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Education Reform & Public Policy

In 1997, with the passage of charter school legislation, we were able to take significant action on our long-term commitment to break the cycle of multigenerational poverty for our lowest-income families.  We initially opened a K-5 charter school, in the lowest-income community in Philadelphia, with a simplistic goal of having small class sizes and a parent liaison with the intent that most of our students would be at grade-level work by 5th grade.  They could then enter, with proficiency, any school of their choice.   

 

We learned that our success would require working with the students both well before coming to kindergarten, extending our program through high school, and then having four years of ongoing, subsequent follow through.  

 

Our network of schools, which is now comprised of 1400 students, recently received a five-year designation as the state of Pennsylvania's first and only "Innovation School", along with an allocation of multi-year funding.  

History Of Our Growth

The goal in our first K-5 school was to have all students performing at  grade level by fifth grade, so they could productively enter the middle school of their choice. 

 

Our initial charter was a standard lottery admission where parents and students opt in to a better education.  With our high expectations for attendance, learning and behavior, we found that our most challenged students were being withdrawn from our school and placed into the nearby public school, rated last among all Philadelphia schools.  

 

We developed the model of a "catchment area school", which required a legislative change.  In 2002 we achieved a breakthrough in Philadelphia by receiving a charter to take over and operate our local public school with its existing catchment area boundaries, and the requirement to accept all, but only, those students who lived there.  Our challenges, along with our knowledge, of how to solve the problem of intractable poverty, grew significantly.  

 

Soon after, we opened our pre-k program and accept all the neighborhood children at ages 3 and 4.  Our goal was that by the time they entered kindergarten that they would truly be well prepared for learning.  We also came to realize the need to greatly expand our in school, social services along with significant parent outreach programs and a proficiency at dealing with mental health needs.  This was revised to aspiring to become a replicable national model for breaking the poverty cycle in other poor communities.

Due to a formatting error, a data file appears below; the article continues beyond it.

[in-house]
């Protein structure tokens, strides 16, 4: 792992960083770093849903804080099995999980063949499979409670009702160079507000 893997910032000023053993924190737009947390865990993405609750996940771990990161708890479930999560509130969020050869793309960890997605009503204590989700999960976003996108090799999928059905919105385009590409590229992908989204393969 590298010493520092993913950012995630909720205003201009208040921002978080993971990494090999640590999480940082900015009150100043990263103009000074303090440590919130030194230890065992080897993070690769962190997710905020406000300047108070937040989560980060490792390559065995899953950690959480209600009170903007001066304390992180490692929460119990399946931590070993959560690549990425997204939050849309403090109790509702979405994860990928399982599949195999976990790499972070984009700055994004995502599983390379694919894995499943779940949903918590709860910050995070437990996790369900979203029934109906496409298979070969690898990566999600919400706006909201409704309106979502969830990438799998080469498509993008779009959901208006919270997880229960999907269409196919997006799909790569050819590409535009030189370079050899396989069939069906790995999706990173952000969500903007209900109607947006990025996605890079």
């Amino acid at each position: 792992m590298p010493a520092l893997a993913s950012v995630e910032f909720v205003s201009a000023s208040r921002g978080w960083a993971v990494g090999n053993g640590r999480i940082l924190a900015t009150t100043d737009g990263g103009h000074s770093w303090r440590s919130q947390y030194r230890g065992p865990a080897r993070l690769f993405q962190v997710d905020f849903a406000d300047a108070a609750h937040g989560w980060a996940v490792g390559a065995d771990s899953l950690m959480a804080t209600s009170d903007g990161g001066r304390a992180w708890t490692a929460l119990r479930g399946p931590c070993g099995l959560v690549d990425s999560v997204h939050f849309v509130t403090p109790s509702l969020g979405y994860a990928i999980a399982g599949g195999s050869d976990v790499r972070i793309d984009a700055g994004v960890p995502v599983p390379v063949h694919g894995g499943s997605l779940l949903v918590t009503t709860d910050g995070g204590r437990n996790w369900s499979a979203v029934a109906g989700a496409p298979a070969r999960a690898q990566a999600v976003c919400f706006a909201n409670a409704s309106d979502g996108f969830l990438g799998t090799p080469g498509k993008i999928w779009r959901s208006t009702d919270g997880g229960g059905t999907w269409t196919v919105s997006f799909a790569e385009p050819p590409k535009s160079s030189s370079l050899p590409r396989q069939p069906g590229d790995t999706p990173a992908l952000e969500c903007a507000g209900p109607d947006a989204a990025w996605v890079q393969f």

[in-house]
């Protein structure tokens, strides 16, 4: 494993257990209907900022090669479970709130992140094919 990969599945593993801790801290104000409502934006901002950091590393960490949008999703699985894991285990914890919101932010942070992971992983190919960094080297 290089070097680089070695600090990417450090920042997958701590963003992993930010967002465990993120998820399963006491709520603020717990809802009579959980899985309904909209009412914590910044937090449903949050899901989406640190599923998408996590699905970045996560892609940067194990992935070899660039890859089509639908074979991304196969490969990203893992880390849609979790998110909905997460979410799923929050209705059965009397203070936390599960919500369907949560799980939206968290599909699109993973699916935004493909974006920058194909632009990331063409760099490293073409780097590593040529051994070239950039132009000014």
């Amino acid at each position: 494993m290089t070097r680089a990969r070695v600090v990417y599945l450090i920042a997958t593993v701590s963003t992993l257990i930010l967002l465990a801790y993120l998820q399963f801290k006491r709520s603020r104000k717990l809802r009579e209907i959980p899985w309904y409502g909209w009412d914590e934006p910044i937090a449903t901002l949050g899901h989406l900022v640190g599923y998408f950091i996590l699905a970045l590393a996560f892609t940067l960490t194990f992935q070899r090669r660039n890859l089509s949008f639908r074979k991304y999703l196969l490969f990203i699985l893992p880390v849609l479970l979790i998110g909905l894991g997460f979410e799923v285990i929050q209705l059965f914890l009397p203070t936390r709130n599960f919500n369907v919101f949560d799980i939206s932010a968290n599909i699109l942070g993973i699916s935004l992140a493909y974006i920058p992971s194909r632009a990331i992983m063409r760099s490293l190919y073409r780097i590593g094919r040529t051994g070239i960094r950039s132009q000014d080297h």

Our high school opened in 2017.  We are actively involved in early identification of student careers along with maximizing preparation during the high school years so that our students have a successful and sustained entry either into further education, career training, or jobs.  Our career counselors will continue with the same cohort of students for four years after graduation, so that they support the students as needed, in both their career in their personal lives.

 

National statistics show that 64% of black male high school dropouts are incarcerated before age 34.  With various Philadelphia schools having a 40% dropout rate, the statistics speak for themselves.  Our goal is to drive the dropout rate well below 10%, while giving post-graduate support to all our students so they can maintain employment and healthy lives and relationships with others.  

 

Outside of charter schools, we have several other areas of focus.  We are currently at the beginning stages of involvement of reforming the current higher education system with a goal of dramatically reducing student debt and resulting in better matches in high school and college to future careers.  We are cognizant and interested in the Swiss education model.  We are also cognizant of the urgency of addressing climate change and degradation of our natural resources and habitat.  It is an area in which we are focused and will become involved at the appropriate time.  We may become involved in national healthcare in order to drive down costs to create better awareness of healthful living and quality care options.  

 

Politically we have developed meaningful and respectful relationships with our elected officials from a spectrum of backgrounds.  Our successful focus is on the achievement of beneficial public policy.   

 

Our involvement in public affairs includes long-term board membership on the State's Commonwealth Finance Authority, the City of Philadelphia's financial oversight board, and prior board membership on the Philadelphia Board of Education and the Trustees of the University of Pennsylvania.